By Mark Chataway, Agency Confidential
Three years ago, I would have told you that the future lay in personalized news and ever-more sophisticated Web searches. Tell the New York Times that you are interested in breast cancer and it will flag every article published on the subject; list it as a Google Alert and you will soon read more than the average practising oncologist (or you may be an unusually diligent oncologist).
We, in the agency world, were quite comfortable with this because news services still need content and they have to fund themselves through advertising. Google discovers and aggregates content, but it still takes its users to content provided by news services or to Web sites, adding its own targeted advertising along the way.
Content needs PR agencies, Web sites need ad agencies, and advertising obviously needs a funky pool table, a swish office, and an expense account. So, search and aggregation is still a big part of the future.
What we all underestimated, however, was the human instinct to be part of the herd and to follow the crowd.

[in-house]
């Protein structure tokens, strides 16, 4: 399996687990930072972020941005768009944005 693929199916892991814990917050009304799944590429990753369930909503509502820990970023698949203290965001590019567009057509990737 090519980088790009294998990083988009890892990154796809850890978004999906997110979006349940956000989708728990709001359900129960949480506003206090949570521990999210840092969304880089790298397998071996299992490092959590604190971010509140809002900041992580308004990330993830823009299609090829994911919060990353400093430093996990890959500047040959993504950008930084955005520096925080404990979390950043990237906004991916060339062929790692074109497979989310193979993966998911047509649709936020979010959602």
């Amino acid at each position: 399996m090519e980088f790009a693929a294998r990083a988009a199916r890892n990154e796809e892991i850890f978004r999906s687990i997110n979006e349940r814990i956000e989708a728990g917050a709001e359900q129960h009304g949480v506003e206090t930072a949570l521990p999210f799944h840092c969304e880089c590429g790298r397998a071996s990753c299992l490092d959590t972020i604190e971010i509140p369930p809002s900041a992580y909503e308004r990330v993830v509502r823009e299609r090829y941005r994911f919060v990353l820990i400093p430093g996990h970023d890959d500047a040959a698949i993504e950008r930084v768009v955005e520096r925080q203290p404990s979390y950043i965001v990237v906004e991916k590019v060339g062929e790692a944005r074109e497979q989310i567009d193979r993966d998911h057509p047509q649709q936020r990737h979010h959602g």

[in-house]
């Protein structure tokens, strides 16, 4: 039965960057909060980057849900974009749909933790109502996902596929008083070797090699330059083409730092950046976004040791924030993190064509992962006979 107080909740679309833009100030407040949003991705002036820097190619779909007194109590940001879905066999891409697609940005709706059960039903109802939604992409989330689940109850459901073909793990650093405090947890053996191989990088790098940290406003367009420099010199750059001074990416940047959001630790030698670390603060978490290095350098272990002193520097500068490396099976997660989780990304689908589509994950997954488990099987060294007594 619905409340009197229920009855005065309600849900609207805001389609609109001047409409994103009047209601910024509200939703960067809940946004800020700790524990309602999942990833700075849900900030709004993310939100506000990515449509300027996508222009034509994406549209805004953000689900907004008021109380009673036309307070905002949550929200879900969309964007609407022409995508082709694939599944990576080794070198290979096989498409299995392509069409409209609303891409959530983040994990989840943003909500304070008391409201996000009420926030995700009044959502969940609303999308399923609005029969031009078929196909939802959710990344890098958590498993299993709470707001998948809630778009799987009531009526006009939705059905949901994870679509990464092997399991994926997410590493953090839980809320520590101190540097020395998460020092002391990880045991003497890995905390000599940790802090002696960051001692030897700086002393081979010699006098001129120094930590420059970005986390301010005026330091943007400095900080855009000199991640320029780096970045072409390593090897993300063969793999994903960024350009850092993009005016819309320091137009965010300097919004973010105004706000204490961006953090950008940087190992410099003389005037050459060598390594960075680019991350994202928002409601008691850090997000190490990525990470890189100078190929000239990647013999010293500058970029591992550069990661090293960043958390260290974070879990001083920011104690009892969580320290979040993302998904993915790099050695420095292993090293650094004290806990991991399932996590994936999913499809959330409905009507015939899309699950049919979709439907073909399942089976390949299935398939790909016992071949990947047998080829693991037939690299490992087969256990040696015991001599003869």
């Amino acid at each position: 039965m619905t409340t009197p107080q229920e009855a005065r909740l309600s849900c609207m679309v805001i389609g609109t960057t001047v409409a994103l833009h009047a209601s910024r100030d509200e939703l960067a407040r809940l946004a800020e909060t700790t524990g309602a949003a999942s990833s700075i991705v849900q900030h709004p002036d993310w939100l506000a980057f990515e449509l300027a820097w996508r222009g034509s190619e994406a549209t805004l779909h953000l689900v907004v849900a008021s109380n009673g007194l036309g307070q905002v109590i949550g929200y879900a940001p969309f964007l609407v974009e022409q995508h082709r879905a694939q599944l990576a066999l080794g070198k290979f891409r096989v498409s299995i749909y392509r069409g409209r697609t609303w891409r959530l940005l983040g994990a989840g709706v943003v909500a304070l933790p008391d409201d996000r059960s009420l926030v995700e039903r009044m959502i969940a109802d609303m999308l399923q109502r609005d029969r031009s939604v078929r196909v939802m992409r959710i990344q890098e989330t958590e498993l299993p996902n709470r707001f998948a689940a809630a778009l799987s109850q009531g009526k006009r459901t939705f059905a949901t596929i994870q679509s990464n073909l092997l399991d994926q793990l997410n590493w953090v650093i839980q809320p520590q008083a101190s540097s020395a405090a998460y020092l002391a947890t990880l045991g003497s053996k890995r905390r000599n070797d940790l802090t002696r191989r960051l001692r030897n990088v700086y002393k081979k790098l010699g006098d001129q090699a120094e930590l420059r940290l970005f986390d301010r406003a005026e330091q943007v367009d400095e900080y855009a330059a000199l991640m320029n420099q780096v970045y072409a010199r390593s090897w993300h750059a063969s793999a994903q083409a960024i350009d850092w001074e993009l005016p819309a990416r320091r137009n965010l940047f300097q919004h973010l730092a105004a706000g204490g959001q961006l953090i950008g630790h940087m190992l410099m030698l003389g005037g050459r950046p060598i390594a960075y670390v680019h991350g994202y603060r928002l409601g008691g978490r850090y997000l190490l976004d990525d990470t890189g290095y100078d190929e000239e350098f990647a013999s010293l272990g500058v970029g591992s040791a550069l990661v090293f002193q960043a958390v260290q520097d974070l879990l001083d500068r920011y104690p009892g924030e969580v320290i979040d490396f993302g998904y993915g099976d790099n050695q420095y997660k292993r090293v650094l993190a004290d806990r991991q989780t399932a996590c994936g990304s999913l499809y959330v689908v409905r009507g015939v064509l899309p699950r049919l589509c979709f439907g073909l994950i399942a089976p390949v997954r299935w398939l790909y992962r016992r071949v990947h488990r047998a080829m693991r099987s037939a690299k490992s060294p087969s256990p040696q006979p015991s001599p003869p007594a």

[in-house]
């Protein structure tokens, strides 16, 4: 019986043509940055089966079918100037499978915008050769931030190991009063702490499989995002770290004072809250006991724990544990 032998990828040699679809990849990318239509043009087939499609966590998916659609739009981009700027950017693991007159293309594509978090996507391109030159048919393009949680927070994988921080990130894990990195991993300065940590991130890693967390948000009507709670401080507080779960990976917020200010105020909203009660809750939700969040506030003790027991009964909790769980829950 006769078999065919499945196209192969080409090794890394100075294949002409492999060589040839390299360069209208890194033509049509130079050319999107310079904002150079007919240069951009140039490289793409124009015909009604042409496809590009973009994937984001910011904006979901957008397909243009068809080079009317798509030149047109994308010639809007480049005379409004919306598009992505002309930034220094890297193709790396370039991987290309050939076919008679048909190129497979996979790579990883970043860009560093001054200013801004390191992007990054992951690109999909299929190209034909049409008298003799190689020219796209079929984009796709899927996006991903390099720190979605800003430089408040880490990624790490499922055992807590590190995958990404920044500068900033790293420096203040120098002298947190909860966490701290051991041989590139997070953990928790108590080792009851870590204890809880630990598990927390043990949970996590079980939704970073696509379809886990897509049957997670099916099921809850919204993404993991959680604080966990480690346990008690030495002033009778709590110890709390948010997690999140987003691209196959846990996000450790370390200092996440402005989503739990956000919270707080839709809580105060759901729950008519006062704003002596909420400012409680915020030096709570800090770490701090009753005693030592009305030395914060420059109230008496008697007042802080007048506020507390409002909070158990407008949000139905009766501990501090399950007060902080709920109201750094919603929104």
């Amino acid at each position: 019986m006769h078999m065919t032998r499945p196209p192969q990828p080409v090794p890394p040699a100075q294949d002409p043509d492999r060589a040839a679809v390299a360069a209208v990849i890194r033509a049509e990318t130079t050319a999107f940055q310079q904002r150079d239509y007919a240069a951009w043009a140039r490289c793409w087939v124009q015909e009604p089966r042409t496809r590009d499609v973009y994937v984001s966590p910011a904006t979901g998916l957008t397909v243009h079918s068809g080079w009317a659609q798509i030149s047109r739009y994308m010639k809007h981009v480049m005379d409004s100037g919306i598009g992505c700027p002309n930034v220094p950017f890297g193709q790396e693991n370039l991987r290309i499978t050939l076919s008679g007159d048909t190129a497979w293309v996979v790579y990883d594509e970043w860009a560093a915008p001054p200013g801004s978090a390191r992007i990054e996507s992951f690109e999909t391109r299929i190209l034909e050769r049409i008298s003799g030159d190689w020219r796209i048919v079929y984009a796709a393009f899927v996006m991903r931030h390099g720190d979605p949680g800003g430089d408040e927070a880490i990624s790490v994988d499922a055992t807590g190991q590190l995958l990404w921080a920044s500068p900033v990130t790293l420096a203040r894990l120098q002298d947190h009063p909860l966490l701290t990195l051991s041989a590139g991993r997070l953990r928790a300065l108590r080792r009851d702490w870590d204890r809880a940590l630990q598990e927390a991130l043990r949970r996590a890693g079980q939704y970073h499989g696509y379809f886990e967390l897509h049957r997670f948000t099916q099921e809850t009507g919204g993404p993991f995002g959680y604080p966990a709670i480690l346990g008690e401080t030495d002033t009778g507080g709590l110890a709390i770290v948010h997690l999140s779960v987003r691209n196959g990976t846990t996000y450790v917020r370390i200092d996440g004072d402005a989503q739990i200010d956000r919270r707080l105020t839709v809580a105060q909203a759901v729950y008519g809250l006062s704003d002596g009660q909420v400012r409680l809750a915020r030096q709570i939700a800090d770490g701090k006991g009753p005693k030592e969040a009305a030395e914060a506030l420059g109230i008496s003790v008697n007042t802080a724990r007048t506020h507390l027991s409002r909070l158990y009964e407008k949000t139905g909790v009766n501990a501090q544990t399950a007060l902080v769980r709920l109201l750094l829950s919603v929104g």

Searching Google is a very individual pursuit: its algorithms try to take into account how many people look at each site and who links to each page, but the decision on what you click and what you believe is yours alone.
That is not, though, the way most people previously did things. We relied on what our neighbors thought, what the minister said, what Walter Cronkite judged important, or what the local newspaper thought fit to print. Twenty–first century people, on the other hand, worry that the minister is just interested in their tax-free donations. They don’t know their neighbors. Only the older ones watch nice, young Katy Couric or read the local newspaper, if there is still one. Most modern people follow the pack through Facebook, Friendster, LinkedIn Connections, or Twitter Followers.
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